U.S. trade representative Rob Portman offered a proposal Monday that would cut tariffs on imported farm goods and lower subsidies to U.S. producers. He called on the European Union and Japan to come up with better offers to reduce their own agricultural support programs.

The EU "uses about three times more support than we do," he says. "The ratio needs to be about two to one to be rational, balanced and practical."

According to the offer, the United States would make cuts of 60 percent in trade-distorting farm subsidies. But Portman says the EU and Japan would have to make cuts of 80 percent, since their subsidy levels are higher.

Brussels has so far offered to cut its subsidies for products including wheat, dairy goods and rice by 65 percent. The U.S. proposal also calls for the elimination of all agricultural subsidies and tariffs by 2023.

The next step is for the EU to match the U.S. initiative, said Australian Trade Minister Mark Vaile, adding that Washington's proposal "could be" the breakthrough negotiators have been seeking.

WTO director-general Pascal Lamy has said the EU and the United States will have to make adjustments in agriculture policy if progress is to be made in the present round of global trade talks, which is already well behind an original December 2004 deadline.

Lamy believes the EU needs to open its market more to foreign producers while the U.S. should offer to cut the level of financial support it gives its farmers, his spokesman, Keith Rockwell, told The Associated Press. "Movement in those two areas would be helpful not only for the agriculture negotiations overall, but for the entire round."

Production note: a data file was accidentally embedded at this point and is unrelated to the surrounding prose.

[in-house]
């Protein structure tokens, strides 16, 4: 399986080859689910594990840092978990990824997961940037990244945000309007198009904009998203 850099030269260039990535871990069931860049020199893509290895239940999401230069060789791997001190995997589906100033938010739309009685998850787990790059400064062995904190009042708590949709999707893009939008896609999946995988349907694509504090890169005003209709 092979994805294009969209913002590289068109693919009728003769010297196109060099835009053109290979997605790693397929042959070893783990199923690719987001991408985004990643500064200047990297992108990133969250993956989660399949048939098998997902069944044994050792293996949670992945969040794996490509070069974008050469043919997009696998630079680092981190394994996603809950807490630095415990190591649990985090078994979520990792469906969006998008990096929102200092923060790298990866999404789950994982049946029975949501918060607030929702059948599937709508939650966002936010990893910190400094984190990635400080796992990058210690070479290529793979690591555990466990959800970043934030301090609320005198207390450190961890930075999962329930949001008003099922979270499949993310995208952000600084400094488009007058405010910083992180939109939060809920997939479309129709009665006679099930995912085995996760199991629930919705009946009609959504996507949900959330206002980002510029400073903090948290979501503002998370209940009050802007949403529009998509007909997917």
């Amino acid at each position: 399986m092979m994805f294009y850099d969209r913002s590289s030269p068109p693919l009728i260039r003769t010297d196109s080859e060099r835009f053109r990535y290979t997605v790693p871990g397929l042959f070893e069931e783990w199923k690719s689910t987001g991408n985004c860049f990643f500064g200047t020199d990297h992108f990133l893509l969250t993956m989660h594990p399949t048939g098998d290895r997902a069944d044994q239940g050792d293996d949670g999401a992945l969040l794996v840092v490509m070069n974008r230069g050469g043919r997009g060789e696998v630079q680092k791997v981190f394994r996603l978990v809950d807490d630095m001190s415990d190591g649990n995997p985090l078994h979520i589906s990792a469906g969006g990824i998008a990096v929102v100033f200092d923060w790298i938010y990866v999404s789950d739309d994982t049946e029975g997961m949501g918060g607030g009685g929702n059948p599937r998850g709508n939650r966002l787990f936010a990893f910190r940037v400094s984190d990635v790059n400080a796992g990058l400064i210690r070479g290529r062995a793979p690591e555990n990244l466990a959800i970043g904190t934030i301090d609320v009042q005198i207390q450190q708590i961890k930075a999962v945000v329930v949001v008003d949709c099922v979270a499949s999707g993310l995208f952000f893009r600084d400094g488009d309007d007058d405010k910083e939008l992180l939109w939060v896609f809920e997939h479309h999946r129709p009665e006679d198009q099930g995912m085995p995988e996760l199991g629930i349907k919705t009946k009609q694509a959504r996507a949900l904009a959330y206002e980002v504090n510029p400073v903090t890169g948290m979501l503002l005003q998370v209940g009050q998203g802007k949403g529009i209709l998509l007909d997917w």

At a Hong Kong summit scheduled for the end of the year, the WTO's 148 members are supposed to agree on an outline for a global trade deal.

EU farm reforms adopted in 2003 will convert the bulk of the bloc's production subsidies into animal-welfare and environmental-management grants to farmers - deemed far less trade-distorting under WTO rules. Washington envisages no such change to its "countercyclical" subsidy program, which provides payouts to farmers when prices fall, allowing U.S. producers to charge artificially low prices.

Washington's trade partners say the cuts they are seeking would mean changes to the 2002 U.S. farm bill, which comes up for renewal in 2007. After that, a new global trade treaty would be harder to negotiate, diplomats say.

Associated Press